Reviewed by Jim Young
Dorothy H. Crawford, Alan Rickinson, and Ingólfur Johannessen
Published by Oxford University Press
The publication of this book coincides with the 50th anniversary of the discovery of the Epstein-Barr virus in 1964. The book – which is aimed at a general audience – is a medical research chronology that is part detective story; part biography(s); part travelogue, and it just bounces along the timeline with a readability that almost belies the intense research efforts that it is chronicling.
The reader is immediately drawn into accompanying Burkitt on his quest to understand the lymphoma that bears his name, and to experience the results of his insatiable curiosity and drive to illuminate the subject.
The next researchers in the saga, by way of their dogged research, move the story forward on an apparently pre-designated trajectory; a not unusual artefact of biographical chronologies. The personae dramatis are numerous, internationally based, and a surprising number were husband and wife research partnerships.
The authors of this book have engendered an appreciation of the sheer ingenuity needed to design experimental studies that will elucidate answers to complex pathological questions, and the need to repeat the process to answer subsequent questions arising from the results. In doing so they have brought to life the quintessential piquancy of the research paradigm. They have also elucidated the encouraging experience of the human intellectual resilience needed for the coordinated study of dauntingly complex research projects.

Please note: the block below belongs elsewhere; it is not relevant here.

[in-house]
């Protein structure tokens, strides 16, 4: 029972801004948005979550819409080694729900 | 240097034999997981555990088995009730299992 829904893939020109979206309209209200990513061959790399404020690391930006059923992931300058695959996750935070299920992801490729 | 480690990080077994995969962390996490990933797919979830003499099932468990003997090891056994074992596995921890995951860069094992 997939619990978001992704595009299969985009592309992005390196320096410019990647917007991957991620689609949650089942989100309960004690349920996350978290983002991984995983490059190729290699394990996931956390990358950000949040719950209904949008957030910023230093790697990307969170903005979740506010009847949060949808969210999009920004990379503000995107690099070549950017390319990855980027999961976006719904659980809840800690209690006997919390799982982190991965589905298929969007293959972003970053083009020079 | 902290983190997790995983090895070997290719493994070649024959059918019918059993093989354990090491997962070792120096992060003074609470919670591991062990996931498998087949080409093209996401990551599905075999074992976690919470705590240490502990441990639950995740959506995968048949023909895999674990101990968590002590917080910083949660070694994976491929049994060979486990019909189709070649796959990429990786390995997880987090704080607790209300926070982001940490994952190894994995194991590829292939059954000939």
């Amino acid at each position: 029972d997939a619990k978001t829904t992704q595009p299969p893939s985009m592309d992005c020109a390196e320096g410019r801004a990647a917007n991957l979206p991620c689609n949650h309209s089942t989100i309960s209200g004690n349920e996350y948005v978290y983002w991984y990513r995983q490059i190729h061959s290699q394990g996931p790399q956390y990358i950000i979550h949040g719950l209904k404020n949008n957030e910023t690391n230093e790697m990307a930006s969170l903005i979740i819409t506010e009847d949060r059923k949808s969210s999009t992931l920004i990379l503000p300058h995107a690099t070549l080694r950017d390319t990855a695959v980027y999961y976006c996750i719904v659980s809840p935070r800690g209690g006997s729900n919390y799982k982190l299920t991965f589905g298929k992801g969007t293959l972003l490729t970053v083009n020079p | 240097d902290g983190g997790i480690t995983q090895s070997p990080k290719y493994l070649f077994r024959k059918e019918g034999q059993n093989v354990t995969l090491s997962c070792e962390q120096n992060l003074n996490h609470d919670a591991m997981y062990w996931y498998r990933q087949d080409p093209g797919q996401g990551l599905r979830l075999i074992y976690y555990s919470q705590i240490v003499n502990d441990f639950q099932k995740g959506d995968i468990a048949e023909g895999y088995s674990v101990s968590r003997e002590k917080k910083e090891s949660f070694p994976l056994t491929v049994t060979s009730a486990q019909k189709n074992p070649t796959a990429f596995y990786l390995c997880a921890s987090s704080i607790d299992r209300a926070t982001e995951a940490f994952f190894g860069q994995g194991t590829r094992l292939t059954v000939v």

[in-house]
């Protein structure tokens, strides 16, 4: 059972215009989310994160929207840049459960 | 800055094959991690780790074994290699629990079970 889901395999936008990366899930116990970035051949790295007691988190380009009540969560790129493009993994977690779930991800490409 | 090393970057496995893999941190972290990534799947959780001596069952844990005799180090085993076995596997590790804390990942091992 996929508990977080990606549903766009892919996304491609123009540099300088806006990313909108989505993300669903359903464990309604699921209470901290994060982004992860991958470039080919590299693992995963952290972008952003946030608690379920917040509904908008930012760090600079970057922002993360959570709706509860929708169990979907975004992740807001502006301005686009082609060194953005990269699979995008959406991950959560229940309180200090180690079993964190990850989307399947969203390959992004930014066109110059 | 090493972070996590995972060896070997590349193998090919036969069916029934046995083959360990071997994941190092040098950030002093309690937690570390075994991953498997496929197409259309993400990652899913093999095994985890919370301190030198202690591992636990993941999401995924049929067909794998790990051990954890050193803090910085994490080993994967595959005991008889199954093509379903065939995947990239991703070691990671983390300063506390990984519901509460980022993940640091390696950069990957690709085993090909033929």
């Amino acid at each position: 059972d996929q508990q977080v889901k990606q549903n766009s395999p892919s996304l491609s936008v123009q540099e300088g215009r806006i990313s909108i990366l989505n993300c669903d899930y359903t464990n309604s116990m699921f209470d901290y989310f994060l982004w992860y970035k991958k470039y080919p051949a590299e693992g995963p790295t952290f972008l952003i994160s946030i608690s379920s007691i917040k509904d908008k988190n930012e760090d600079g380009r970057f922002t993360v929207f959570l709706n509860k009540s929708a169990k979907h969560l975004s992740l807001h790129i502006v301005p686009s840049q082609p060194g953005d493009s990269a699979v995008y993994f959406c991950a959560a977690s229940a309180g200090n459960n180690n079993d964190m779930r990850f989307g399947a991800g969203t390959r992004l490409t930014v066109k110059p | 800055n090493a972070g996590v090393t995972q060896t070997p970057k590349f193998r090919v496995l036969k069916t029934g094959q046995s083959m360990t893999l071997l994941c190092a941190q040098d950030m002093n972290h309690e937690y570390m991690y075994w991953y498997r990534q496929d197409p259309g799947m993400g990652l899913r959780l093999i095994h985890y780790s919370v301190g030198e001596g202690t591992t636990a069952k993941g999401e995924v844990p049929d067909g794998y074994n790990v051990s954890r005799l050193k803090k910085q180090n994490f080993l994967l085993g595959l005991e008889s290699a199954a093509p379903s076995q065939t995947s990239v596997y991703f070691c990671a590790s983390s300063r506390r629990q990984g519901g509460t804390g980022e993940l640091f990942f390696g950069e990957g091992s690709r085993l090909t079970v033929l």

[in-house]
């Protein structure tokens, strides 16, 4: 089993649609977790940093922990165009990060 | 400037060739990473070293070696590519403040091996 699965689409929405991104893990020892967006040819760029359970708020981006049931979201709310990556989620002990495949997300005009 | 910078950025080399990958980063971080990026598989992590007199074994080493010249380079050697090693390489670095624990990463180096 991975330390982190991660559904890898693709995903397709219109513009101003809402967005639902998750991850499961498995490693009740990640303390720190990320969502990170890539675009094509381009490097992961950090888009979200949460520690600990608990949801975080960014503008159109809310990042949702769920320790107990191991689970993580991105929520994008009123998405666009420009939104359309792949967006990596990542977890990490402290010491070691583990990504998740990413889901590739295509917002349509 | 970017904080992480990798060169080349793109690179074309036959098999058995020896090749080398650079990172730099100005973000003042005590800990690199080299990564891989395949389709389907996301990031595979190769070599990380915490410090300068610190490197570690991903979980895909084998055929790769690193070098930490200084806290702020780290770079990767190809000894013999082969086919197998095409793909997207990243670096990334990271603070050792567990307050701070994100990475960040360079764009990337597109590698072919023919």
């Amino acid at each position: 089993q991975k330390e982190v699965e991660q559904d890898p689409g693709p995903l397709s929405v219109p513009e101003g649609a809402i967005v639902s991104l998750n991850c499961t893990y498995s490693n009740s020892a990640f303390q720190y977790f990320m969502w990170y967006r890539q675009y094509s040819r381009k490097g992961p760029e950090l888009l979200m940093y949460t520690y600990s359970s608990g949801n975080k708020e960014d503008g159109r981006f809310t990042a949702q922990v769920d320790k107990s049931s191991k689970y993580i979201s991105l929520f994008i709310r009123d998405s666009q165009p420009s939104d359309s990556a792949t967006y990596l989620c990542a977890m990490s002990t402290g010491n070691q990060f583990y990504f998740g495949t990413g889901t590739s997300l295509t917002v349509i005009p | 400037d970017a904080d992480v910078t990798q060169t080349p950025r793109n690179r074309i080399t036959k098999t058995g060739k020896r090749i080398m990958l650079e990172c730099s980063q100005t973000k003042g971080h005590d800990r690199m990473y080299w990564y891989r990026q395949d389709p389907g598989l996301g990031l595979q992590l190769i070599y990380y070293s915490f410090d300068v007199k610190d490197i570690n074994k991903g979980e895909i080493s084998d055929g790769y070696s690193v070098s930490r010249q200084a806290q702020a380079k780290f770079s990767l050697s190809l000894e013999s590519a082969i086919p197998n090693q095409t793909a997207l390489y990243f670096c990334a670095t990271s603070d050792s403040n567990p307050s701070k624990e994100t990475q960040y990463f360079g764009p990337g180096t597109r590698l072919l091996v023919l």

But as readers we can experience the fun of designing experiments and discussing their results without having to wait years. We are spared the ache of apparent dead ends, and the long wait for dramatic new insights. Similarly we can be enthralled by developments in experimental molecular biology techniques that enabled the discoveries documented in this book.
By end of Chapter 4 the E-B virus has almost taken on a personality, but a malevolent one that exacts a terrible human cost. Indeed if it were not for the attendant human tragedy of these malignant tumours one might be forgiven for anthropomorphizing EBV into an evolutionary Moriarty to these Sherlock Holmes.
The book describes how serendipity appeared at crucial points in the story when unrelated research at other locations proved synergistic and encouraged wide-ranging and fruitful collaborations. Presented with such occurrences we must remind ourselves that this is not a fiction, even when there are some dramatic heart-warming successes.
The authors’ enthusiasm for the subject is infectious (no pun intended) and their description of the tenacious conceptualisation by the researchers of a panoramic chimera of evidence is the epitome of human scientific endeavour.
Research into EBV is ongoing and the number of active researchers in the pool is increasing. This augurs well for future discoveries aimed at treatment or prevention with vaccine for example. One thing that this story exemplifies is the need for a broad church of researchers, research groups and disciplines if we are to capitalise on future serendipity.
I will risk the use of a trite or even glib phrase to attest that this book was one that I truly could not put down.